Limit sugary snacks and drinks because tooth decay is caused by bacteria that feeds on sugar in your food and your drinks. That doesn’t mean you can’t have sugar, although lowering your sugar intake will have bounteous other health benefits, just try to limit your intake to meal times. Also, when drinking sugary or acidic drinks, like soda, opt to drink from a straw to reduce their contact with your teeth.
Practice good after meal care . Avoid brushing your teeth for one hour after you’ve ingested anything acidic. Foods containing citric acid (Oranges and grapefruit, of course, but also berries, jams, sourdough bread and cheese!) weaken tooth enamel. Brushing too soon after eating can damage your teeth in their weakened state. Chewing sugar-free gum after a meal can help neutralize acids in your mouth and keep your breath fresh.
Protect your teeth. If you play contact sports, protect your teeth by wearing a mouth guard. Mouth guards help to cushion a blow to the face minimizing the risk of injuries to your teeth, face and jaw; as well as protect the soft tissue of your tongue, lips and cheek lining. Although, not the same as a mouth guard, night guards can help protect your teeth from the damaging effects of teeth grinding. Learn more about the difference between sports mouth guards and night guards, here.
Drink more water. You’ve heard it before, for good reason! Water helps wash away food debris and keeps your saliva levels high. Saliva is your mouth’s best defense against tooth decay because it contains proteins and minerals that counteract enamel-eating acids. Saliva is made up of 95% water so do your mouth a favor and stay hydrated. Tap water, for the win! Drinking water with fluoride both reverses and helps prevent tooth decay by making the tooth more resistant to acid attacks from plaque bacteria and sugars in the mouth Water fluoridation became an official US Health Policy in 1951. The introduction of fluoride in water resulted in children having 35% fewer decayed, missing and filled baby teeth and 36% fewer decayed, missing and filled permanent teeth.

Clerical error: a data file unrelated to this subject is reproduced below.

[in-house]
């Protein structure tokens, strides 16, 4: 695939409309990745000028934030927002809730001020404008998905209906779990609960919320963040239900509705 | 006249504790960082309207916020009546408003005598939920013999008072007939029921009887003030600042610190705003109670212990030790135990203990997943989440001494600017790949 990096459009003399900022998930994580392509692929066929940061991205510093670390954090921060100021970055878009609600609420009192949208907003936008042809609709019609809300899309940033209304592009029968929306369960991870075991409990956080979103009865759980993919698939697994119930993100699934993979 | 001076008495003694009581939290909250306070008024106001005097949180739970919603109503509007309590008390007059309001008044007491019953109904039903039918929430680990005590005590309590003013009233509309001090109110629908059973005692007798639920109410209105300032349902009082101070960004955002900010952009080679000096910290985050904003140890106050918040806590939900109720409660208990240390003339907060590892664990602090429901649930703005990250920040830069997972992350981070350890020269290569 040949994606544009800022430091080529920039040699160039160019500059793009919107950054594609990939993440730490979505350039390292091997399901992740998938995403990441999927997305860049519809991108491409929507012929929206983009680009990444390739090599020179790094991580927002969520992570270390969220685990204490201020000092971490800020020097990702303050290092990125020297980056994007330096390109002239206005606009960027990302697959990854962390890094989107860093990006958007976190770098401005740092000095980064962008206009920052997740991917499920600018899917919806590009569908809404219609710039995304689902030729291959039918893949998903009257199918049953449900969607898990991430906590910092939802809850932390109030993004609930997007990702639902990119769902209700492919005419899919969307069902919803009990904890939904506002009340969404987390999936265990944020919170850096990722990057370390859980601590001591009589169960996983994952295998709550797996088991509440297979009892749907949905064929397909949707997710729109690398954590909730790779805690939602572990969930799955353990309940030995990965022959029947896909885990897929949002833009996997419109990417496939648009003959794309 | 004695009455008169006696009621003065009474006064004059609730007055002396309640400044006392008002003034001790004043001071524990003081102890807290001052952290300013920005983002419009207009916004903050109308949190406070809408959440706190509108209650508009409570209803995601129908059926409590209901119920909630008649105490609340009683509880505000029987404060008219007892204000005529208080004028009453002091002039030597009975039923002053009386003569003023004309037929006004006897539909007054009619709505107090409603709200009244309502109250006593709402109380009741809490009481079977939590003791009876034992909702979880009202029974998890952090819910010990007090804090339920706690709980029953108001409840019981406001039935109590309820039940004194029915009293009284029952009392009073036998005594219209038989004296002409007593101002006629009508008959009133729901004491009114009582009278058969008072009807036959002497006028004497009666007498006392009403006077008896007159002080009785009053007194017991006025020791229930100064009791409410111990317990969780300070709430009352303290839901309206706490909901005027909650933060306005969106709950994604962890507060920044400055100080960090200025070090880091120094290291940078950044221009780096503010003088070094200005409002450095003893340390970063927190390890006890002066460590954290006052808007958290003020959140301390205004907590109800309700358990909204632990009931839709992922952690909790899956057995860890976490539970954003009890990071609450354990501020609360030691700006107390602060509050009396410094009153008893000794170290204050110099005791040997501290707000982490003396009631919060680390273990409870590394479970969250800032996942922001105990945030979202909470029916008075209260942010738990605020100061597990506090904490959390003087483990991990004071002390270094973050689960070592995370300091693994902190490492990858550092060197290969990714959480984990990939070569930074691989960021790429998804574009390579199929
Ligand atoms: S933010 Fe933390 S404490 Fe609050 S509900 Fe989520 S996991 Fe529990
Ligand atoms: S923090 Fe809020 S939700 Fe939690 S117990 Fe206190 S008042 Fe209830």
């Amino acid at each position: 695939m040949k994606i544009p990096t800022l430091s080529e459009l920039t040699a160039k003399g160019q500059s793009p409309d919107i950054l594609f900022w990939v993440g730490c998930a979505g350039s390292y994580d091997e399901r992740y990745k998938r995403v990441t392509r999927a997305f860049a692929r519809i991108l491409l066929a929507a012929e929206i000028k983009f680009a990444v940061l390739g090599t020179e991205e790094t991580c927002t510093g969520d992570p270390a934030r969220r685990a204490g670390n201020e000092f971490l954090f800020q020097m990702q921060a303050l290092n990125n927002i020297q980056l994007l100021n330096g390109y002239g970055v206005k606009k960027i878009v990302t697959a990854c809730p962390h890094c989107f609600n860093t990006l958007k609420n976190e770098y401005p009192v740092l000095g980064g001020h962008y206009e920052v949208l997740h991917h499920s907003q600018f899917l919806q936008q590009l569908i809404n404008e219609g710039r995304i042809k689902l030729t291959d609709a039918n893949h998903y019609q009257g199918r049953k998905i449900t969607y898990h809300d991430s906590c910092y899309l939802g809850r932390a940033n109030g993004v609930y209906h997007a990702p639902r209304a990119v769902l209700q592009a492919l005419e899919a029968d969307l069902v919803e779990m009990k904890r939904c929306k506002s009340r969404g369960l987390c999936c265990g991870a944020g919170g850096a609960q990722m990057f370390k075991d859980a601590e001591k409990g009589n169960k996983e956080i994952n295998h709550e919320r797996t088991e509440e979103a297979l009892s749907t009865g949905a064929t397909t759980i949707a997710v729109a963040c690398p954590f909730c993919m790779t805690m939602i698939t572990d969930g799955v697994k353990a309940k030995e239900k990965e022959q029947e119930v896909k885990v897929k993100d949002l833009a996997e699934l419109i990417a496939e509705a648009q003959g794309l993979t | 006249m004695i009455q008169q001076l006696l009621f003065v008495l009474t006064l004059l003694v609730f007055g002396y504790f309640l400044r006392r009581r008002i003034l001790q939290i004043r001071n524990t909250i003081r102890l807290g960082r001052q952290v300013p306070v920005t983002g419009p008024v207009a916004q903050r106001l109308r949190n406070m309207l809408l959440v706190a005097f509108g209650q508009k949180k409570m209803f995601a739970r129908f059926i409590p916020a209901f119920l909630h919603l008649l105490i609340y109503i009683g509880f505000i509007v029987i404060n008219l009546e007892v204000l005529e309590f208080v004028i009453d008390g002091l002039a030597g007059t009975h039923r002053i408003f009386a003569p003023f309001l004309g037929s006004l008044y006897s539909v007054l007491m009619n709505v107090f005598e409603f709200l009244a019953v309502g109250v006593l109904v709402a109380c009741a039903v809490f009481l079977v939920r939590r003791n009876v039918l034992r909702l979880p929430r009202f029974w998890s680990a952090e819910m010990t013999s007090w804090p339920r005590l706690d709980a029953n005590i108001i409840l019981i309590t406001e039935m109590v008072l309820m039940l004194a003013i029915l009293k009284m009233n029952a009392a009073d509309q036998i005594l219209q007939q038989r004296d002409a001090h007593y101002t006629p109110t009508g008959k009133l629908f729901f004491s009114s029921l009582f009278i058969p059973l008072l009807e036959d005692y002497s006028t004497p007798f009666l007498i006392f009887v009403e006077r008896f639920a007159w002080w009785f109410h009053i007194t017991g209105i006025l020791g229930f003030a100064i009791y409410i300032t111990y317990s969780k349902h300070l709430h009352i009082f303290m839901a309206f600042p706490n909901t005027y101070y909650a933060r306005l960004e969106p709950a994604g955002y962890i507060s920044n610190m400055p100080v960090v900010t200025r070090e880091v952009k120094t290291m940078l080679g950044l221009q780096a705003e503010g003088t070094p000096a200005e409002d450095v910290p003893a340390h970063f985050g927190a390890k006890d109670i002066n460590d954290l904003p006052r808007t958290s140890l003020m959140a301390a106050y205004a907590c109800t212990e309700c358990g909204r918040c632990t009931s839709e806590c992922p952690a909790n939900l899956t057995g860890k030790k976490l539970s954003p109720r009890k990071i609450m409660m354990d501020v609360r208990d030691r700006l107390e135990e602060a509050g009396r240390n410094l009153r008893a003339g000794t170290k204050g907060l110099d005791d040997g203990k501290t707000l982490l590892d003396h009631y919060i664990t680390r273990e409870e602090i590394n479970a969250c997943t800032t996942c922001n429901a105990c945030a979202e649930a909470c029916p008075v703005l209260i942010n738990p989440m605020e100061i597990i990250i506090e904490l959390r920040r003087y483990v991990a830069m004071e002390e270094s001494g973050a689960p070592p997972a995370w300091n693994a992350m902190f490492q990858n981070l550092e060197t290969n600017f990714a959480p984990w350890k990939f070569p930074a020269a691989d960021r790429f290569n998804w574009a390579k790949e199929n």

Brush 2min2x. The currently health recommendation for brushing is twice per day for 2 minutes. Take a look back at our recent article, Have you got two minutes?to learn more about the best practices for brushing and keeping your mouth clean and happy!
Be #FLOSSY. Remember to floss, and not just 5 minutes before your next dental appointment. It’s important to clean between your teeth with dental floss or an interdental brush each day. Gum disease often develops from plaque building up on teeth along the gum line, especially where your toothbrush can’t reach. Floss in an up and down motion and gently curve the floss around each tooth, making sure to clean beneath the gum line. Check out this short video on proper flossing technique.
The 3 month rule. Change your toothbrush when you change your oil. Toothbrush bristles wear down and become frayed. Get in the habit of getting rid of old brushes, that can harbor bacteria, every three months or when they become visibly worn.